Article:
Image source: Ivan David Gomez Arce/Flickr

Image source: Ivan David Gomez Arce/Flickr

It’s a tedious and tragic irony: women who speak up about violence towards other women incur – almost without fail – violence towards themselves.

Much of that violence manifests as online harassment. The combination of personal anonymity and proximity the internet provides can be toxic. Expressing opinions, speaking personally or even just creating content can provide a window for others to reach into your life without fear of reprisal or censure.

A TROLL UNDER EVERY BRIDGE

They can see you. They can comment on what you do. They can share your information, manipulate the facts, and even impersonate you. You are public, so they can do with you as they please.

They are anonymous, so there is little you can do to respond. The sheer scope and violence demonstrated in online harassment – the kind that leads to isolation, the end of careers, even suicide – has left society baffled. Despite admitting that they “suck” at dealing with online bullying, platforms like Twitter have utterly failed to take serious steps to combat it.

These are facts that Anita Sarkeesian, media critic, blogger and owner of the YouTube channel Feminist Frequency, knows all too well.

VIDEO GAMES VS. WOMEN

In 2012, Sarkeesian was targeted by an online harassment campaign of staggering violence, following the launch of a Kickstarter project to fund a YouTube series examining the portrayal of women in video games. Here’s an edited list from Sarkeesian’s Wikipedia page:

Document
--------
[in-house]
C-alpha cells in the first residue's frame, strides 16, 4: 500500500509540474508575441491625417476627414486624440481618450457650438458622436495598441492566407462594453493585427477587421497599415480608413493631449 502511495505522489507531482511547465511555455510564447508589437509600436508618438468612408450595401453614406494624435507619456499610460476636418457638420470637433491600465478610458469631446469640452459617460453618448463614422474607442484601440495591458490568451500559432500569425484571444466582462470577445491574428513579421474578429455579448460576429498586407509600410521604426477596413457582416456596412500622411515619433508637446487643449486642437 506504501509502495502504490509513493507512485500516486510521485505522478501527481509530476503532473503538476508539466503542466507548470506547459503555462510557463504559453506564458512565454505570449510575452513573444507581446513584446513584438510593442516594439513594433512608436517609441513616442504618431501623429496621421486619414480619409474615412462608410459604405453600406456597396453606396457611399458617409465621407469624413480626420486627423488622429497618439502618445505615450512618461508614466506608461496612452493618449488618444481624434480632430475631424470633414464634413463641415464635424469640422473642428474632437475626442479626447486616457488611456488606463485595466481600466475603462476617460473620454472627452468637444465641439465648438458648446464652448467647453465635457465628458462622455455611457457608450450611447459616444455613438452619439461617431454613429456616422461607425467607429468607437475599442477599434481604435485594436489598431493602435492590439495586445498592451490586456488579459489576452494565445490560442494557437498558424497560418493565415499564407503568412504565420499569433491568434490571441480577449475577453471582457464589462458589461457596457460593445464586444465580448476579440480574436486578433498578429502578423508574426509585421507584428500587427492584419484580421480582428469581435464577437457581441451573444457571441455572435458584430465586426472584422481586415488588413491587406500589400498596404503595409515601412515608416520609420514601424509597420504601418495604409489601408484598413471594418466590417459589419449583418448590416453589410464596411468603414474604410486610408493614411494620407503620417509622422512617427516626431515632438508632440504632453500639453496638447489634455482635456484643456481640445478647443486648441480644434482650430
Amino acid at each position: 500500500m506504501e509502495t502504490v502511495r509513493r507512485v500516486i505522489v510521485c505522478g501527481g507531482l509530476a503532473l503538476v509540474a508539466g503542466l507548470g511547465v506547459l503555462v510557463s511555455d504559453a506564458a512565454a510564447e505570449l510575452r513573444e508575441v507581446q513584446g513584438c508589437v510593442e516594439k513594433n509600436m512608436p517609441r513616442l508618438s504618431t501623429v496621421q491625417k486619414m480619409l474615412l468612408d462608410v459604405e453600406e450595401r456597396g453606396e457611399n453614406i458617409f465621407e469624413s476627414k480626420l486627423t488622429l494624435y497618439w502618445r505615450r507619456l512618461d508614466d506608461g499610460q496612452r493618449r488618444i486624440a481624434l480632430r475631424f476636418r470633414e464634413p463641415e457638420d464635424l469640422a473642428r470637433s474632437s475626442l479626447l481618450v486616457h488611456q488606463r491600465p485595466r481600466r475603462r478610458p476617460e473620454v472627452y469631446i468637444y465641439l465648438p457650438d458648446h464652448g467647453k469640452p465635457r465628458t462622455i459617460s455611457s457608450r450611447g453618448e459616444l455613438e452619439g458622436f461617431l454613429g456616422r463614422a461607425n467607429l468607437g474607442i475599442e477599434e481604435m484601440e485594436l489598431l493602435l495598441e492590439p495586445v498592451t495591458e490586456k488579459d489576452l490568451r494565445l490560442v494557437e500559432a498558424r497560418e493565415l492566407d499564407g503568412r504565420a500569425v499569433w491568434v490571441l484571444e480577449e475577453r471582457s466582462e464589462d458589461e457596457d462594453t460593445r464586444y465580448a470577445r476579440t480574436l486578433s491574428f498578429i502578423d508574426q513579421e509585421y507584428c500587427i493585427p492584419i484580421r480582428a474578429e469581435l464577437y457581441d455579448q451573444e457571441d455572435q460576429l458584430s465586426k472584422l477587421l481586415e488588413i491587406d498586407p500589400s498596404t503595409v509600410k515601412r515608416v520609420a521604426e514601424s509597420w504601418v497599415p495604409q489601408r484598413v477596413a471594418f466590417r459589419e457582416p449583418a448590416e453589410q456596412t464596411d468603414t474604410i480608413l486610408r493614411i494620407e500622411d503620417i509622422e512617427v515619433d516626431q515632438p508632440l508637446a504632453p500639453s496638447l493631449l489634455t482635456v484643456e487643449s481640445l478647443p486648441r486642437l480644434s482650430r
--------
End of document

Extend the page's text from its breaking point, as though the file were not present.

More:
‘Attackers sent Sarkeesian rape and death threats, hacked her webpages and social media, impersonated her on Twitter and repeatedly doxxed her (unlawfully distributed her personal information). They posted disparaging comments online, vandalized Sarkeesian’s article on Wikipedia with racial slurs and sexual images, and sent Sarkeesian drawings of herself being raped by video game characters. The threat of violence became so intense that Sarkeesian was forced to leave her home.’

As Rolling Stone would later point out, the misogynist backlash merely proved her point – video gaming has a serious problem with women. But those who chose to speak up about problems in the industry often found themselves the target of harassment campaigns just as vicious as that suffered by Sarkeesian. For women talking about video games, online harassment has become the norm.

FIGHTING THE SYMPTOMS